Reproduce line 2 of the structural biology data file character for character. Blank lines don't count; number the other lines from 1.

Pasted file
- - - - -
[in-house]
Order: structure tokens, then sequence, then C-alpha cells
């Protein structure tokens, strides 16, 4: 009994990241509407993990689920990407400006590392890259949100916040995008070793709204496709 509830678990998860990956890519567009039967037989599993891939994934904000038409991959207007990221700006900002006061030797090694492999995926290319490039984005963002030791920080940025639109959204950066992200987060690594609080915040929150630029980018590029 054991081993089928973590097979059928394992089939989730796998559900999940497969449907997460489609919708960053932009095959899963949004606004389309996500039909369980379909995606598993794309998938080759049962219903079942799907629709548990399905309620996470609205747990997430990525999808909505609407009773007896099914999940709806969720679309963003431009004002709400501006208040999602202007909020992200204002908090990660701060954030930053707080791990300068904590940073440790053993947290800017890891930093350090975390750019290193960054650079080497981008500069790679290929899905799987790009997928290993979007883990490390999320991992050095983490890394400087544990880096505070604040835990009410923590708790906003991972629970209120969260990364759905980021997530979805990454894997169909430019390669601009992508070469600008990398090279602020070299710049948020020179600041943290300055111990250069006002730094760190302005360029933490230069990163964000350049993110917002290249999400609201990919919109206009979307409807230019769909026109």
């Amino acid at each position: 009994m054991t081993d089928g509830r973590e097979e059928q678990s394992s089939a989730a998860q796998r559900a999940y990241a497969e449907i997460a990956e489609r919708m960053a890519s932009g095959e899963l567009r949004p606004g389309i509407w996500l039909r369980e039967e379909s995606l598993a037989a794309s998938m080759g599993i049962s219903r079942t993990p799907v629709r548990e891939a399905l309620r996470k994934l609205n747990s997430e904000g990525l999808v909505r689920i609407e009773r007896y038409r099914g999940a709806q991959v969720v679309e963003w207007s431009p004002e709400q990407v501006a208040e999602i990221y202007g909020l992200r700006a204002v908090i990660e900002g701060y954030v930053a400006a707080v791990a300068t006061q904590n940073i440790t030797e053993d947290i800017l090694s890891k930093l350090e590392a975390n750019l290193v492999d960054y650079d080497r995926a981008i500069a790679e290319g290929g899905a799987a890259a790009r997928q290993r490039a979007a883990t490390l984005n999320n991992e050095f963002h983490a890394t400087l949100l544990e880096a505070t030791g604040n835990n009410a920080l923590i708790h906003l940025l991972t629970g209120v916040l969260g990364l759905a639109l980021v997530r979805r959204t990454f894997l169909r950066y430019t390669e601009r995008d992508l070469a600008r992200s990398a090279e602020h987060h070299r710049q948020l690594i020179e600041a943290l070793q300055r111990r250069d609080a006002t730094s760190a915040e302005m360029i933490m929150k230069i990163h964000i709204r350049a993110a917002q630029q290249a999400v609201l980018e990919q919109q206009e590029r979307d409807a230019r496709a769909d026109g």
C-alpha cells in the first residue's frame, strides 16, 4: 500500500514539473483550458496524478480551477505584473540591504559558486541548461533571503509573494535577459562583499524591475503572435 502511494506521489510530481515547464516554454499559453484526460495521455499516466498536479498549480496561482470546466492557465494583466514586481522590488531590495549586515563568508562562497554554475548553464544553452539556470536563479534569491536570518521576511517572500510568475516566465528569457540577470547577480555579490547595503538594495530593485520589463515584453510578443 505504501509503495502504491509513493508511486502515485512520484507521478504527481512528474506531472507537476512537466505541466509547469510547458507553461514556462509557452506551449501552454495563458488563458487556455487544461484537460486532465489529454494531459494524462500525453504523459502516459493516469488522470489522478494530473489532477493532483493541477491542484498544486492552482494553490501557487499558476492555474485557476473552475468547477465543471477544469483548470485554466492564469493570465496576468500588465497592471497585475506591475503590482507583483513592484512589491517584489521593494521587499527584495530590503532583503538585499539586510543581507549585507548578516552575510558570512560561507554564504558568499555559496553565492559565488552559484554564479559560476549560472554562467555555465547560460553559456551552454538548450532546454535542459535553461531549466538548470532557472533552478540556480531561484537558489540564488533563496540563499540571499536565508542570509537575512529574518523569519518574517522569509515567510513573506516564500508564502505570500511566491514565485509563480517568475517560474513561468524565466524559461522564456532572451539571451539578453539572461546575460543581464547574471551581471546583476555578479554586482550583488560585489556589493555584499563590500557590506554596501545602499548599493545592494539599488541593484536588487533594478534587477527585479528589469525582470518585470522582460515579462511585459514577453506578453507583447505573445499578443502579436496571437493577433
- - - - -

Order: structure tokens, then sequence, then C-alpha cells